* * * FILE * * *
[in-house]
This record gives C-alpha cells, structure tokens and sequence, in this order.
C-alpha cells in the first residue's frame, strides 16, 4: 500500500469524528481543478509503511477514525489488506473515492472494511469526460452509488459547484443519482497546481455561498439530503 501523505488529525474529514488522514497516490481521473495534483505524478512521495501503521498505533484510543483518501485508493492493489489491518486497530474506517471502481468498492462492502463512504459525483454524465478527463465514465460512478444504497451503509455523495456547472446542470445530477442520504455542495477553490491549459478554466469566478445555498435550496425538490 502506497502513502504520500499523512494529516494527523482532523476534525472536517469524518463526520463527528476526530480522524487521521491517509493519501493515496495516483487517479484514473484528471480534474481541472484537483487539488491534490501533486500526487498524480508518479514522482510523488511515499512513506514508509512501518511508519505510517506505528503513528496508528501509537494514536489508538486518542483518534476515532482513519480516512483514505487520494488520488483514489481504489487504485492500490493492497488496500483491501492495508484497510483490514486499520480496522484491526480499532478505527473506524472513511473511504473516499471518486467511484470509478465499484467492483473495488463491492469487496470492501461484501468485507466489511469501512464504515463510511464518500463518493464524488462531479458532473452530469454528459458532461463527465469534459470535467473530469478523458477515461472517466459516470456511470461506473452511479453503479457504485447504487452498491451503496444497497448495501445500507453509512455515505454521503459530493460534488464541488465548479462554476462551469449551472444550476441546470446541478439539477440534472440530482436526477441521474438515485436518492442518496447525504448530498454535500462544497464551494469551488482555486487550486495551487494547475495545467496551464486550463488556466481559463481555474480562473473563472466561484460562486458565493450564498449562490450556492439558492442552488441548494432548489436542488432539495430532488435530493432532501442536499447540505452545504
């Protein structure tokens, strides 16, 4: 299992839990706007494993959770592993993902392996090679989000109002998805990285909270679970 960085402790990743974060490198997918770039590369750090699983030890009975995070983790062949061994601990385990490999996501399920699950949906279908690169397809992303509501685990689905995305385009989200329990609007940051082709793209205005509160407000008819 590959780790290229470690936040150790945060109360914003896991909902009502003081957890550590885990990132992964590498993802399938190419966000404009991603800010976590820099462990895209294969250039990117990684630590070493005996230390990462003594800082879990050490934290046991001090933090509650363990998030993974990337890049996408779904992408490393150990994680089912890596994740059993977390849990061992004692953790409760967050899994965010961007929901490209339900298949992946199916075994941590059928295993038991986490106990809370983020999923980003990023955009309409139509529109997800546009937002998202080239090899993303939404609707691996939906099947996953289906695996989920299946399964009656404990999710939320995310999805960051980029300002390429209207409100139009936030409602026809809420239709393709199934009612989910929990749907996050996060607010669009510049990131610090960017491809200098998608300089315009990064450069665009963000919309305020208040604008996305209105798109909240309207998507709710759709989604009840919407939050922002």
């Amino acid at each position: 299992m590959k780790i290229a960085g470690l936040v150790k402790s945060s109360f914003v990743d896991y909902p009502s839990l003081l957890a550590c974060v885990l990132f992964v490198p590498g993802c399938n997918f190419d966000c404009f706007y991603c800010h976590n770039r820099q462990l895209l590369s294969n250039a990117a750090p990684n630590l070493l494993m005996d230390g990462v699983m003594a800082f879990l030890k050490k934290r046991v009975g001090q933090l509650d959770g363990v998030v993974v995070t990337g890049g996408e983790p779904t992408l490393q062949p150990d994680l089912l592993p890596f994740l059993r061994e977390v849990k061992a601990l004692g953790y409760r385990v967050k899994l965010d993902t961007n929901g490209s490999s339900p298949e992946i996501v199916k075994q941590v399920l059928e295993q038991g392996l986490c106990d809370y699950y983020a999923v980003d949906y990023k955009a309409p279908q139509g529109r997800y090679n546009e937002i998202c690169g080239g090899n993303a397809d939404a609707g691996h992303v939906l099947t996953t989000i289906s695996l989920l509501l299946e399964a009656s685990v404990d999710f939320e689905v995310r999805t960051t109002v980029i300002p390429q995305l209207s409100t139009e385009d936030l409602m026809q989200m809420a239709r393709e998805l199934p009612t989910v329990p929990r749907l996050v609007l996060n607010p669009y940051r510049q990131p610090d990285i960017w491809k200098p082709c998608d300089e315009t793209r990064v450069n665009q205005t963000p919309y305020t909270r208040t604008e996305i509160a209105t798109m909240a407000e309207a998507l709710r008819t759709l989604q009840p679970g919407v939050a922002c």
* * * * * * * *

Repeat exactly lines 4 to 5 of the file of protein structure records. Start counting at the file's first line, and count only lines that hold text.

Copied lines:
């Protein structure tokens, strides 16, 4: 299992839990706007494993959770592993993902392996090679989000109002998805990285909270679970 960085402790990743974060490198997918770039590369750090699983030890009975995070983790062949061994601990385990490999996501399920699950949906279908690169397809992303509501685990689905995305385009989200329990609007940051082709793209205005509160407000008819 590959780790290229470690936040150790945060109360914003896991909902009502003081957890550590885990990132992964590498993802399938190419966000404009991603800010976590820099462990895209294969250039990117990684630590070493005996230390990462003594800082879990050490934290046991001090933090509650363990998030993974990337890049996408779904992408490393150990994680089912890596994740059993977390849990061992004692953790409760967050899994965010961007929901490209339900298949992946199916075994941590059928295993038991986490106990809370983020999923980003990023955009309409139509529109997800546009937002998202080239090899993303939404609707691996939906099947996953289906695996989920299946399964009656404990999710939320995310999805960051980029300002390429209207409100139009936030409602026809809420239709393709199934009612989910929990749907996050996060607010669009510049990131610090960017491809200098998608300089315009990064450069665009963000919309305020208040604008996305209105798109909240309207998507709710759709989604009840919407939050922002």
């Amino acid at each position: 299992m590959k780790i290229a960085g470690l936040v150790k402790s945060s109360f914003v990743d896991y909902p009502s839990l003081l957890a550590c974060v885990l990132f992964v490198p590498g993802c399938n997918f190419d966000c404009f706007y991603c800010h976590n770039r820099q462990l895209l590369s294969n250039a990117a750090p990684n630590l070493l494993m005996d230390g990462v699983m003594a800082f879990l030890k050490k934290r046991v009975g001090q933090l509650d959770g363990v998030v993974v995070t990337g890049g996408e983790p779904t992408l490393q062949p150990d994680l089912l592993p890596f994740l059993r061994e977390v849990k061992a601990l004692g953790y409760r385990v967050k899994l965010d993902t961007n929901g490209s490999s339900p298949e992946i996501v199916k075994q941590v399920l059928e295993q038991g392996l986490c106990d809370y699950y983020a999923v980003d949906y990023k955009a309409p279908q139509g529109r997800y090679n546009e937002i998202c690169g080239g090899n993303a397809d939404a609707g691996h992303v939906l099947t996953t989000i289906s695996l989920l509501l299946e399964a009656s685990v404990d999710f939320e689905v995310r999805t960051t109002v980029i300002p390429q995305l209207s409100t139009e385009d936030l409602m026809q989200m809420a239709r393709e998805l199934p009612t989910v329990p929990r749907l996050v609007l996060n607010p669009y940051r510049q990131p610090d990285i960017w491809k200098p082709c998608d300089e315009t793209r990064v450069n665009q205005t963000p919309y305020t909270r208040t604008e996305i509160a209105t798109m909240a407000e309207a998507l709710r008819t759709l989604q009840p679970g919407v939050a922002c």